Saudi Arabia is playing an increasingly destabilising role in the Middle East, German intelligence warns

'The cautious diplomatic stance of the older leading members of the royal family is being replaced by an impulsive policy of intervention'

Saudi Defence Minister Mohammed bin Salman (2nd L), who is the desert kingdom's deputy crown prince and second-in-line to the throne, arrives at the closing session of the 4th Summit of Arab States and South American countries held in the Saudi capital Riyadh, on 11 November, 2015
Saudi Defence Minister Mohammed bin Salman (2nd L), who is the desert kingdom's deputy crown prince and second-in-line to the throne, arrives at the closing session of the 4th Summit of Arab States and South American countries held in the Saudi capital Riyadh, on 11 November, 2015

German intelligence has warned that Saudi Arabia is playing an increasingly destabilising role in the Middle East.

The country's foreign intelligence agency, known as the BND, released a memo to select journalists warning of the negative effects the game of thrones being played within Saudi Arabia's royal family could cause.

"The cautious diplomatic stance of the older leading members of the royal family is being replaced by an impulsive policy of intervention," said the memo, seen by the New York TImes.

The one and a half page memo focuses on the role of Prince Mohammad bin Salman, the 30-year-old son of King Salman who was recently appointed deputy crown prince and defence minister.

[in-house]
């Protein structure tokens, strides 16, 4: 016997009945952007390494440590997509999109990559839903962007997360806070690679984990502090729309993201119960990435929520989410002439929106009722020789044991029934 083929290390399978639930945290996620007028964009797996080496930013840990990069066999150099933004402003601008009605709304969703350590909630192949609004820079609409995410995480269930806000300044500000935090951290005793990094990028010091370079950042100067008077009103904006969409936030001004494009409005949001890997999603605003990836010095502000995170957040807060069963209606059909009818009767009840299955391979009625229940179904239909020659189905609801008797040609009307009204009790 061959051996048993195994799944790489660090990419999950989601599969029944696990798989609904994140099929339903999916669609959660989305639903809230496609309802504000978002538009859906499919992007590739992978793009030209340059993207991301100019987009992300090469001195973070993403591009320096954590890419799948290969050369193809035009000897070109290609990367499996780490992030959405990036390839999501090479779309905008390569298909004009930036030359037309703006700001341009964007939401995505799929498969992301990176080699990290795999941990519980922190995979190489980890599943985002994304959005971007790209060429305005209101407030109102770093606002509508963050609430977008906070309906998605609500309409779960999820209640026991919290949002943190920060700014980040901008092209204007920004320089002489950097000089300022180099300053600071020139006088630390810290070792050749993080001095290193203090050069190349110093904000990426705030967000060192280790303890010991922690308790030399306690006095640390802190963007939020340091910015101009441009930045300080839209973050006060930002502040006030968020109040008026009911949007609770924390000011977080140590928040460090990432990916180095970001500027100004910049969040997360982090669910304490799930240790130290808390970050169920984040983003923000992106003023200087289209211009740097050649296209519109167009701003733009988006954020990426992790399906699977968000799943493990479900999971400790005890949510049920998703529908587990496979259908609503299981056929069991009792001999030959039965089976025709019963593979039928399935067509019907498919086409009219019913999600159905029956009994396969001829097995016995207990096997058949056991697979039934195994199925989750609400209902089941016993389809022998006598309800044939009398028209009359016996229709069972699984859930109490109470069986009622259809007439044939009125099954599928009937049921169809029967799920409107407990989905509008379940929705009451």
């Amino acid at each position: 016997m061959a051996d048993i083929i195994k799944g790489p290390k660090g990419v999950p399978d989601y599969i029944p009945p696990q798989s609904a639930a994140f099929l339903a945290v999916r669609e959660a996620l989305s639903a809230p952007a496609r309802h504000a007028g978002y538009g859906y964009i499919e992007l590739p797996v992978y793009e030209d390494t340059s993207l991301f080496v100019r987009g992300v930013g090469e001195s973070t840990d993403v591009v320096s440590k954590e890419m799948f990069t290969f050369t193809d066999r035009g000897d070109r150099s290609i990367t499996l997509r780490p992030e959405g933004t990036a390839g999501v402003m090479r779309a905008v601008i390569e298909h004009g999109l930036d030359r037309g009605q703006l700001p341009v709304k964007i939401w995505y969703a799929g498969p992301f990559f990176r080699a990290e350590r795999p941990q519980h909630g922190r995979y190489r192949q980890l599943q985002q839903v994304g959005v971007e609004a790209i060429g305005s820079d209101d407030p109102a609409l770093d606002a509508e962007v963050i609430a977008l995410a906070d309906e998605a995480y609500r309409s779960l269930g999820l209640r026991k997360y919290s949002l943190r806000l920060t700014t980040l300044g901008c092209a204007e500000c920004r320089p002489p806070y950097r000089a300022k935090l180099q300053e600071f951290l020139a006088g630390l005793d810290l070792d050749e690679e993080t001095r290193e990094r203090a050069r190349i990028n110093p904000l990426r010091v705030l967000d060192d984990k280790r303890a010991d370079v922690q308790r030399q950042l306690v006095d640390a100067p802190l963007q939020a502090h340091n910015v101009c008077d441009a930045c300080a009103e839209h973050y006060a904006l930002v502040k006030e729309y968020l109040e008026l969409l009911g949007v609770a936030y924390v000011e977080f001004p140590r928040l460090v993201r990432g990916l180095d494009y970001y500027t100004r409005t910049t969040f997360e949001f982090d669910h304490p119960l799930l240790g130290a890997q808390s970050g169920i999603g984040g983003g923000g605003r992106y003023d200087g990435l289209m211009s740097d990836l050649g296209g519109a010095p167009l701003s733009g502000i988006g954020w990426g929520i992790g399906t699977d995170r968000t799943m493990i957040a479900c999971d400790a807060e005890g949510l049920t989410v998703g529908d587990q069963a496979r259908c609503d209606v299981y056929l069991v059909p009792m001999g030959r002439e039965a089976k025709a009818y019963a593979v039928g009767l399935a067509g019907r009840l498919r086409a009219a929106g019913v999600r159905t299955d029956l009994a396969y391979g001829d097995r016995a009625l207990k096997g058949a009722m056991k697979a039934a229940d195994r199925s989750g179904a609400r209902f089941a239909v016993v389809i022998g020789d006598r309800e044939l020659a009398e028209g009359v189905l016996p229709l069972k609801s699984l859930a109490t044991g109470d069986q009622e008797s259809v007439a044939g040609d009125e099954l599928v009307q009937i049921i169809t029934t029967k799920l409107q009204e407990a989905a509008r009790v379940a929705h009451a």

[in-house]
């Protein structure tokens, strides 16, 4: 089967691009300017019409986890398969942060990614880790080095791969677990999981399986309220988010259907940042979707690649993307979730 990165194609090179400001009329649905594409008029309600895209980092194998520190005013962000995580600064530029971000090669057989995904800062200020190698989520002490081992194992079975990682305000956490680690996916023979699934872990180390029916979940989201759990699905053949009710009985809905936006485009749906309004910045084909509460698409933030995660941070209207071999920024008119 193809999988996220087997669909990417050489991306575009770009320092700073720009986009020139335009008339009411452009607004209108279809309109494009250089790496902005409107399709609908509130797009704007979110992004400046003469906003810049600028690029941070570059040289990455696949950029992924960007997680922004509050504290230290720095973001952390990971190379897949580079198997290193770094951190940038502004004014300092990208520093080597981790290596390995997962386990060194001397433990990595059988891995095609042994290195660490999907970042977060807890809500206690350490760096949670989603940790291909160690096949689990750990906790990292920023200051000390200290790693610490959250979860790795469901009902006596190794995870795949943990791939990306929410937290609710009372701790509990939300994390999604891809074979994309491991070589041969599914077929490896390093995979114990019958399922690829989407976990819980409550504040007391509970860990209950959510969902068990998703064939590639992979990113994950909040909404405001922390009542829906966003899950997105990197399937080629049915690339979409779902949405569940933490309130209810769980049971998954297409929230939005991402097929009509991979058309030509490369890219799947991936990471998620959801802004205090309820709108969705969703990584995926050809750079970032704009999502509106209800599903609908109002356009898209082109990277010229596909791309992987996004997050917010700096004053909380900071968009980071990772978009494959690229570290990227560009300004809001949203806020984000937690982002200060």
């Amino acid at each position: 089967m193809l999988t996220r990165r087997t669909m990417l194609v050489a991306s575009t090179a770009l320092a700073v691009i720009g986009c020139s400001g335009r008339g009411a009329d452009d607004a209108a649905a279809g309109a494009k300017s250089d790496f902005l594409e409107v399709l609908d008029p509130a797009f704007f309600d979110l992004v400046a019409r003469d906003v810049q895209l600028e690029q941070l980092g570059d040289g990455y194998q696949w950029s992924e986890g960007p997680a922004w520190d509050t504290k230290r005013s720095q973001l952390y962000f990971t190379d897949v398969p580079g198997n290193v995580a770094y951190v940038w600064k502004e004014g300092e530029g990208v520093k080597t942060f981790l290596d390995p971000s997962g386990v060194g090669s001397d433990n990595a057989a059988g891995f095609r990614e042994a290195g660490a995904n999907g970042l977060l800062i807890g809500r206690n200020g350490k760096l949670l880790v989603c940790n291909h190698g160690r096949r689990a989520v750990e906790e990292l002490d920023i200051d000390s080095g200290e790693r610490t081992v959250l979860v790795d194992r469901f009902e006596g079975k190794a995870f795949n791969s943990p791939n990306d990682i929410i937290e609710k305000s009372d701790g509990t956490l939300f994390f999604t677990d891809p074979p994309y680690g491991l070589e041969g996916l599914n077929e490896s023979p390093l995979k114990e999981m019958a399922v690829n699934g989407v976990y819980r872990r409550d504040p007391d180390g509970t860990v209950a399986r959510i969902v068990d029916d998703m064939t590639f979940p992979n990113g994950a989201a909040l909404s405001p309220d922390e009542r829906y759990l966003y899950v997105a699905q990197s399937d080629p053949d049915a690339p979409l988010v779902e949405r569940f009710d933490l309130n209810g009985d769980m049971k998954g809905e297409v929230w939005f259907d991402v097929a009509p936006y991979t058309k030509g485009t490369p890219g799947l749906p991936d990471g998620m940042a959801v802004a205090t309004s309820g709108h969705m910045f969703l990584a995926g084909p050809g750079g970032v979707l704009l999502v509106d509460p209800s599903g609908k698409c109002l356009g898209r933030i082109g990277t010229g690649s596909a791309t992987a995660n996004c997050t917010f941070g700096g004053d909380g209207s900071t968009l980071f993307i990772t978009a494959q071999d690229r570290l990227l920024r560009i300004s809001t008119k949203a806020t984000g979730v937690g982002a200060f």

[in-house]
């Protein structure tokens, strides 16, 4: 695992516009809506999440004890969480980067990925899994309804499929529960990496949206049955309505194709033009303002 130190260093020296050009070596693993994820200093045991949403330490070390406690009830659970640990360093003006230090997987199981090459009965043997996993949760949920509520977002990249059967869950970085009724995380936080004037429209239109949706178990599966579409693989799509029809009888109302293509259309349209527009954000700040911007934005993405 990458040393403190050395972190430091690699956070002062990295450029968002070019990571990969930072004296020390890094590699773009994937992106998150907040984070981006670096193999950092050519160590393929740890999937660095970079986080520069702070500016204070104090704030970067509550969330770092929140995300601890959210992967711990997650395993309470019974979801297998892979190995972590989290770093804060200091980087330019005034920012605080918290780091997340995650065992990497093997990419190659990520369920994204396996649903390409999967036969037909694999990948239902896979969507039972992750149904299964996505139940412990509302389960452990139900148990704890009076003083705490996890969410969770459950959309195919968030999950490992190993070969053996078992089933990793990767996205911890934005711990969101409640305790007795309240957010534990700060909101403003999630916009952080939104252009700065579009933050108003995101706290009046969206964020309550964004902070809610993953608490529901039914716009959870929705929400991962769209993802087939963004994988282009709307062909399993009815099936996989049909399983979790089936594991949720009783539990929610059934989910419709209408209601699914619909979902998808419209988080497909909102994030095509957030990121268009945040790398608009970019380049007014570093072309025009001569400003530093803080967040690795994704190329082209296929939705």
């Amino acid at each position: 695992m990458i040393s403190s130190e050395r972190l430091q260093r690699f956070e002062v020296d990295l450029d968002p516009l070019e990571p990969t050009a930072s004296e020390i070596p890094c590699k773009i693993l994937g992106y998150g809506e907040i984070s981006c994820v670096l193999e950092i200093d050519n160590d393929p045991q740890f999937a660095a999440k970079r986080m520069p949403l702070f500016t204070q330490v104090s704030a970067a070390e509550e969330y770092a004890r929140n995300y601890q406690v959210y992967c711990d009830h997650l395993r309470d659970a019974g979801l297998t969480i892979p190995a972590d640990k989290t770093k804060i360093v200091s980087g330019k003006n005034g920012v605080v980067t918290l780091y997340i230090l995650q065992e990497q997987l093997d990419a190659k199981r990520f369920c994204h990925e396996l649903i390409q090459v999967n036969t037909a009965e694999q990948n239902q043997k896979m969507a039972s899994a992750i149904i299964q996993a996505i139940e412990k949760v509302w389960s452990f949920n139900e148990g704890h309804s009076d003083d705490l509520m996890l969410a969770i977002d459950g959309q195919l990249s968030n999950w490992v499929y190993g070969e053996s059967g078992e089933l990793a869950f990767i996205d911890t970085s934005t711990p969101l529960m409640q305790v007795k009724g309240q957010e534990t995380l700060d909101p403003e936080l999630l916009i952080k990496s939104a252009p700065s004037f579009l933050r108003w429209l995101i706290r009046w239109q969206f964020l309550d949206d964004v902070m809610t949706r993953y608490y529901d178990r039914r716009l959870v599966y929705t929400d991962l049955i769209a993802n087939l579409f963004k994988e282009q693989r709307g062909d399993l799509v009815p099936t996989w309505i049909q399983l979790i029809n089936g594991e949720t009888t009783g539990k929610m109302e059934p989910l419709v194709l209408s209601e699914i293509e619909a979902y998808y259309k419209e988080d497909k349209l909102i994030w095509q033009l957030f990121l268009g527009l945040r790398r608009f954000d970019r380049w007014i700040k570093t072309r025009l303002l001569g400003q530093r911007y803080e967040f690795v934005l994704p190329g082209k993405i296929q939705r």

“The concentration of economic and foreign policy power on Mohammed bin Salman contains the latent danger that, in an attempt to establish himself in the royal succession while his father is still alive, he could overreach with expensive measures or reforms that would unsettle other members of the royal family and the population," the memo observes.

"That could overstrain the relations to friendly and above all to allied states in the region.”

Germany's Foreign Ministry in Berlin has distanced itself from the memo, saying the German Embassy in Riyadh, Saudi Arabia, had issued a statement to say "the BND statement reported by media is not the position of the federal government."

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Both Prince Mohammed and King Salman want Saudi Arabia to be seen as "the leader of the Arab world," the memo states, and are trying to extend its foreign policy "with a strong military component and new regional allies."

In addition to his role as deputy crown prince and defence minister, Prince Salman also oversees the country's top economic council and Saudi oil policy.

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